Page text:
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CENTENNIAL, Colo. • Lawyers for Colorado theater shooting suspect James Holmes formally told a judge on Monday that he wants to change his plea to not guilty by reason of insanity after outside experts diagnosed his mental illness.
The attorneys, however, did not specify the diagnosis. Judge Carlos Samour Jr. indicated he would not decide whether to approve the new plea until the end of the month.
A judge entered a standard not guilty plea on Holmes' behalf in March, and he needs court permission to change it.
Holmes is charged with more than 160 counts of murder and attempted murder in the July 20 shootings that left 12 people dead and 70 injured.
He appeared at Monday's hearing with bushy brown hair and a full beard. He entered the courtroom with eyes downcast and didn't speak.
Prosecutors are seeking the death penalty, and the insanity plea is widely seen as Holmes' best chance to avoid execution.
No motive has emerged in nearly 10 months of hearings, but Holmes' attorneys have repeatedly said he is mentally ill. He was being treated by a psychiatrist before the attack, but the reason for the treatment hasn't been disclosed.
Before Samour decides on the change of plea, he must rule on questions raised by the defense about the constitutionality of Colorado's insanity and death penalty laws. Holmes' lawyers have argued that a wrinkle in the laws could cripple their ability to raise his mental health as a mitigating factor during the sentencing phase.
The move by the defense to change Holmes' plea was a significant step as the case slowly creeps toward a trial or possible plea agreement.
With Holmes' life at stake, even the smallest details take on more importance. Samour even notified lawyers in court on Monday that he was removing two commas from a document.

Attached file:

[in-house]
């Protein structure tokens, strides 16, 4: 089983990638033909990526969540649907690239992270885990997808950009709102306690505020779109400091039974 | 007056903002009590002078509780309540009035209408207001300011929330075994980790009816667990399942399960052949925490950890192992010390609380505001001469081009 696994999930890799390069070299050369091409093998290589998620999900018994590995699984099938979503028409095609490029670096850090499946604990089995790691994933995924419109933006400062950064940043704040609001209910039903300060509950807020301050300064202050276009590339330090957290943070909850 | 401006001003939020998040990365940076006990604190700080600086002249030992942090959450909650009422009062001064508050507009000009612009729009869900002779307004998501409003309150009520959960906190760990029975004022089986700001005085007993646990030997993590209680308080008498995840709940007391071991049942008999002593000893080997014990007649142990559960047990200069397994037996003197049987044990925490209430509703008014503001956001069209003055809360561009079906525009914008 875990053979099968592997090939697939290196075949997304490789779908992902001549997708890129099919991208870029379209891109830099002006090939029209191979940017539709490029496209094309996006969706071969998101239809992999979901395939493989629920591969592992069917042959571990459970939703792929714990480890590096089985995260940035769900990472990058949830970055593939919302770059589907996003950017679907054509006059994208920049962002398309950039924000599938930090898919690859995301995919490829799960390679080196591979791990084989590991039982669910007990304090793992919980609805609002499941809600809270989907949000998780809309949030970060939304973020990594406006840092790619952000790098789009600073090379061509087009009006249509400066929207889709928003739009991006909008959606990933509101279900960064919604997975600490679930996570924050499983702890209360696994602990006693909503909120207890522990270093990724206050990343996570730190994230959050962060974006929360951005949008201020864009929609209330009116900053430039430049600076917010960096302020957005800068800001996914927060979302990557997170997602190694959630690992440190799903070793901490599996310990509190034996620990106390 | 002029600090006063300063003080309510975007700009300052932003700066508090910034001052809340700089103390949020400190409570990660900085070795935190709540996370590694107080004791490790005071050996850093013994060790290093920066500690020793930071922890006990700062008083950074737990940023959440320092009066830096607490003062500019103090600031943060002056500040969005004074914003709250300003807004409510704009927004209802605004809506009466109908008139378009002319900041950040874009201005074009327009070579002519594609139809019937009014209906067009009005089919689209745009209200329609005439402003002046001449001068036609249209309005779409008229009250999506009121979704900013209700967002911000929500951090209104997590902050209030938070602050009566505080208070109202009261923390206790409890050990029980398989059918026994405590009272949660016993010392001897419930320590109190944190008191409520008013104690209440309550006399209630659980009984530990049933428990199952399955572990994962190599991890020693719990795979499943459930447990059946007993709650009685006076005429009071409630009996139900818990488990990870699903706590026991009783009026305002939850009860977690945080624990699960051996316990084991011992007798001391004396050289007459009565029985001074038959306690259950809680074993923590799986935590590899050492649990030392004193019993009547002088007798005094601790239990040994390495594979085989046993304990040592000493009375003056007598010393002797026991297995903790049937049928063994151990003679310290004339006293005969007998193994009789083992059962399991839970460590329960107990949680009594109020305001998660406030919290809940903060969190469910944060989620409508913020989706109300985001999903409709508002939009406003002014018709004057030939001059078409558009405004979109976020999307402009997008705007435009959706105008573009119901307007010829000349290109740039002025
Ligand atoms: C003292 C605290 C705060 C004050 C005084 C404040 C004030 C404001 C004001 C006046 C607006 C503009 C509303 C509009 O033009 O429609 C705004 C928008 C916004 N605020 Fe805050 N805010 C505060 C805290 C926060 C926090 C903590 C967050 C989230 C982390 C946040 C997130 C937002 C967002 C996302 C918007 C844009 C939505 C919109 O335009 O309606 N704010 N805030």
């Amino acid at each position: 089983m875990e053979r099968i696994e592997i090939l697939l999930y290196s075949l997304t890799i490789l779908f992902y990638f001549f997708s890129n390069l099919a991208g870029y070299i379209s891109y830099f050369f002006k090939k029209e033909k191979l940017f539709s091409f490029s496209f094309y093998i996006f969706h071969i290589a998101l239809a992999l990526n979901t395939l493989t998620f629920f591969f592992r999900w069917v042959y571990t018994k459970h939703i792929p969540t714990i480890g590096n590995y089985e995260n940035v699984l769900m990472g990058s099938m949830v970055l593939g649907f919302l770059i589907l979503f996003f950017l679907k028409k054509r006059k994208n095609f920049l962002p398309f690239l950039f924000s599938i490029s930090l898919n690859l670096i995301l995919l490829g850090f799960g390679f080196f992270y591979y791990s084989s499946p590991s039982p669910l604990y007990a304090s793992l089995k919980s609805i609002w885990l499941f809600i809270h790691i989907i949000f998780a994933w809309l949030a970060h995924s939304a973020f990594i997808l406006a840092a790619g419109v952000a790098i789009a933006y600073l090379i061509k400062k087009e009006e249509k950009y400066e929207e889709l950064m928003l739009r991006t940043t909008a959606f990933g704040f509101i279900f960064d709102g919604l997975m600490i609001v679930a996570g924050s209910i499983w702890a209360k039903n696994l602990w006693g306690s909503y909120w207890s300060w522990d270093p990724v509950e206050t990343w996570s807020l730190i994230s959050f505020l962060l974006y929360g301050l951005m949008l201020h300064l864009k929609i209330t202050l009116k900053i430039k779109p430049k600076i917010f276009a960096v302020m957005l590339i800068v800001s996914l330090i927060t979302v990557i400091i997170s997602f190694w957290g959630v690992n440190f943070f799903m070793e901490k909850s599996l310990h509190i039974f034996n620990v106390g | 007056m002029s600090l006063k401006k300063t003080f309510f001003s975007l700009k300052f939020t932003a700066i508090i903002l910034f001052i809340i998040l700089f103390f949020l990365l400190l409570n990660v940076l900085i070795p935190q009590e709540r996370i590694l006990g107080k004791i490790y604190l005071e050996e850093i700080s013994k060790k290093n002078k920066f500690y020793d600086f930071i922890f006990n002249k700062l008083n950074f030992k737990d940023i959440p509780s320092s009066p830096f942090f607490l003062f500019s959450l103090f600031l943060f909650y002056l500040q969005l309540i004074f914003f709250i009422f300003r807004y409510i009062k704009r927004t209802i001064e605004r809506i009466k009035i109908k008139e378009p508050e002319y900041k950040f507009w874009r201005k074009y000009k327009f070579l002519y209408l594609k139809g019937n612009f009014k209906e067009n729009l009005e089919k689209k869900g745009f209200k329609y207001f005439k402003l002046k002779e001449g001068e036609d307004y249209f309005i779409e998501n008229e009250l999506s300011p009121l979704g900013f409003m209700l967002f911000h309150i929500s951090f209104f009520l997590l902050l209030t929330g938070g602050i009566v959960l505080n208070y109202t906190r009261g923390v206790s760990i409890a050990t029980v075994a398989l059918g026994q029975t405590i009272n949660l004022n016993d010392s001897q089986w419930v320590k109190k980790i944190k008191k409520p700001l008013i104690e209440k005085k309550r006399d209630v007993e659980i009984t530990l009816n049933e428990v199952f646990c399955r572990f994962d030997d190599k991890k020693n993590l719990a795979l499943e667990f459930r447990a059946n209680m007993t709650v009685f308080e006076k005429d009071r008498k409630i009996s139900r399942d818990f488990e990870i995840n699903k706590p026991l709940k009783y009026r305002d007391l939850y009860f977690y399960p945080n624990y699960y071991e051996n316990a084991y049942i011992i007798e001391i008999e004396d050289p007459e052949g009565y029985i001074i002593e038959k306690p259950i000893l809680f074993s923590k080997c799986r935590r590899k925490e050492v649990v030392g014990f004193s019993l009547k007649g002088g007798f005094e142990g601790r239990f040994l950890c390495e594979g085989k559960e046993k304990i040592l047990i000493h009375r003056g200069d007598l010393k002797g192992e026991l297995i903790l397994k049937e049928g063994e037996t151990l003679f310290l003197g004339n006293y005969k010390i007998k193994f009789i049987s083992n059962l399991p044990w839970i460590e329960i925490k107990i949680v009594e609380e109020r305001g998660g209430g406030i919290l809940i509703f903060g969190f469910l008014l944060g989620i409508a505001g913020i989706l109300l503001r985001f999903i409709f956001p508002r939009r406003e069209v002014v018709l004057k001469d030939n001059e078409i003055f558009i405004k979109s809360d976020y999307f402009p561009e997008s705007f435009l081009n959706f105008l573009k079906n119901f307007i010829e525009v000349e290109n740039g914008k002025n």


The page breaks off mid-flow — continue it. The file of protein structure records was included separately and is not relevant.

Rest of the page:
The insanity plea carries risks for both sides. Holmes will have to submit to a mental evaluation by state-employed doctors, and prosecutors could use the findings against him.
"It's literally a life-and-death situation with the government seeking to execute him and the government, the same government, evaluating him with regard to whether he was sane or insane at the time he was in that movie theater," said attorney Dan Recht, a past president of the Colorado Criminal Defense Bar.
Among the risks for prosecutors: They must convince jurors beyond a reasonable doubt that Holmes was sane. If they don't, state law requires the jury to find him not guilty by reason of insanity.
"That's a significant burden on the prosecution," Recht said.
If acquitted, Holmes would be committed to the state mental hospital indefinitely.
A state mental evaluation could take weeks or months. Evaluators would interview Holmes, his friends and family, and if Holmes permits it, they'll also speak with mental health professionals who treated him in the past, said Dr. Howard Zonana, a professor of psychiatry and adjunct professor of law at Yale University.
Evaluators may give Holmes standardized personality tests and compare his results to those of people with documented mental illness. They will also look for any physical brain problems.
Zonana estimates he has conducted around 200 mental evaluations of criminal defendants, including some death penalty cases.
"All cases are tough," he said.
Meticulous planning, as in the scenario prosecutors laid out against Holmes, doesn't necessarily mean a defendant is sane, Zonana said.